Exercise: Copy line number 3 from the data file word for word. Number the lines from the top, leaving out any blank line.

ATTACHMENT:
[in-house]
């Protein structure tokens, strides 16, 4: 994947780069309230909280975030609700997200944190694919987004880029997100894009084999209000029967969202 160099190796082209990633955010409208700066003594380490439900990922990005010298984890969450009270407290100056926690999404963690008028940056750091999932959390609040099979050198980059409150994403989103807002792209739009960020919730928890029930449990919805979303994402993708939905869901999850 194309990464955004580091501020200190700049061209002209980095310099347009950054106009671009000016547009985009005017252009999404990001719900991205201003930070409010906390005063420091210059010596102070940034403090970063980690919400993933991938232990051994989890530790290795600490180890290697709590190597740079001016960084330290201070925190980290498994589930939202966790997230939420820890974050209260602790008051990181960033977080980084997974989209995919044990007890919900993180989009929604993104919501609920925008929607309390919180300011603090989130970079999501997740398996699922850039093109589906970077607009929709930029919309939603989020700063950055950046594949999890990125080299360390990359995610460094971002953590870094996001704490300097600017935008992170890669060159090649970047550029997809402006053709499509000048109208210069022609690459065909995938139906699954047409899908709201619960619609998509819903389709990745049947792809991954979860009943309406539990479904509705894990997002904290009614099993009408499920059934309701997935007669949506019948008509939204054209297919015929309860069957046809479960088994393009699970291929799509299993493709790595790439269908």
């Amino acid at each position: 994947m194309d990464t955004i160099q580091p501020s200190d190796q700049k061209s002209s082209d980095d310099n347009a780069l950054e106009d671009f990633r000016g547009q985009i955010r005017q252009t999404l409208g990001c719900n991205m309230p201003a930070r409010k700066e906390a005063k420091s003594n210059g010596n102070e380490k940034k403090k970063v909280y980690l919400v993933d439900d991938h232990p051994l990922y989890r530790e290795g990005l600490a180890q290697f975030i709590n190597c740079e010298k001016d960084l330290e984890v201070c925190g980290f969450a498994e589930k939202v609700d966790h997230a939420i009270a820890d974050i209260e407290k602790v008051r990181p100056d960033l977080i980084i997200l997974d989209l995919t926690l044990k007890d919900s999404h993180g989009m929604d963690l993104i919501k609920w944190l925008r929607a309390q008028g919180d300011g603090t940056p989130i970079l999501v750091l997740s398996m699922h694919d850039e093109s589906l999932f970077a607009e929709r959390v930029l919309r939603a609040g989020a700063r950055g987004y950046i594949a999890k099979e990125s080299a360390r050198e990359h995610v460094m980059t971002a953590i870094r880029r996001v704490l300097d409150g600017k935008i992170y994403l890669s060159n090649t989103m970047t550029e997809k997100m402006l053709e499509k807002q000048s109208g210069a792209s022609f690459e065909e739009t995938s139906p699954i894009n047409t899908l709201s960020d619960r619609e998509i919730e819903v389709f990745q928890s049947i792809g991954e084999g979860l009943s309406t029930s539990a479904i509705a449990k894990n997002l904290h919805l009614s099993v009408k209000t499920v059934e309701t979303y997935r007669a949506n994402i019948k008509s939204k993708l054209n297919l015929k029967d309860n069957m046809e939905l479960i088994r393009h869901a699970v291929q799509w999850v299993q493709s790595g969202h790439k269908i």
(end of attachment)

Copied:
């Amino acid at each position: 994947m194309d990464t955004i160099q580091p501020s200190d190796q700049k061209s002209s082209d980095d310099n347009a780069l950054e106009d671009f990633r000016g547009q985009i955010r005017q252009t999404l409208g990001c719900n991205m309230p201003a930070r409010k700066e906390a005063k420091s003594n210059g010596n102070e380490k940034k403090k970063v909280y980690l919400v993933d439900d991938h232990p051994l990922y989890r530790e290795g990005l600490a180890q290697f975030i709590n190597c740079e010298k001016d960084l330290e984890v201070c925190g980290f969450a498994e589930k939202v609700d966790h997230a939420i009270a820890d974050i209260e407290k602790v008051r990181p100056d960033l977080i980084i997200l997974d989209l995919t926690l044990k007890d919900s999404h993180g989009m929604d963690l993104i919501k609920w944190l925008r929607a309390q008028g919180d300011g603090t940056p989130i970079l999501v750091l997740s398996m699922h694919d850039e093109s589906l999932f970077a607009e929709r959390v930029l919309r939603a609040g989020a700063r950055g987004y950046i594949a999890k099979e990125s080299a360390r050198e990359h995610v460094m980059t971002a953590i870094r880029r996001v704490l300097d409150g600017k935008i992170y994403l890669s060159n090649t989103m970047t550029e997809k997100m402006l053709e499509k807002q000048s109208g210069a792209s022609f690459e065909e739009t995938s139906p699954i894009n047409t899908l709201s960020d619960r619609e998509i919730e819903v389709f990745q928890s049947i792809g991954e084999g979860l009943s309406t029930s539990a479904i509705a449990k894990n997002l904290h919805l009614s099993v009408k209000t499920v059934e309701t979303y997935r007669a949506n994402i019948k008509s939204k993708l054209n297919l015929k029967d309860n069957m046809e939905l479960i088994r393009h869901a699970v291929q799509w999850v299993q493709s790595g969202h790439k269908i």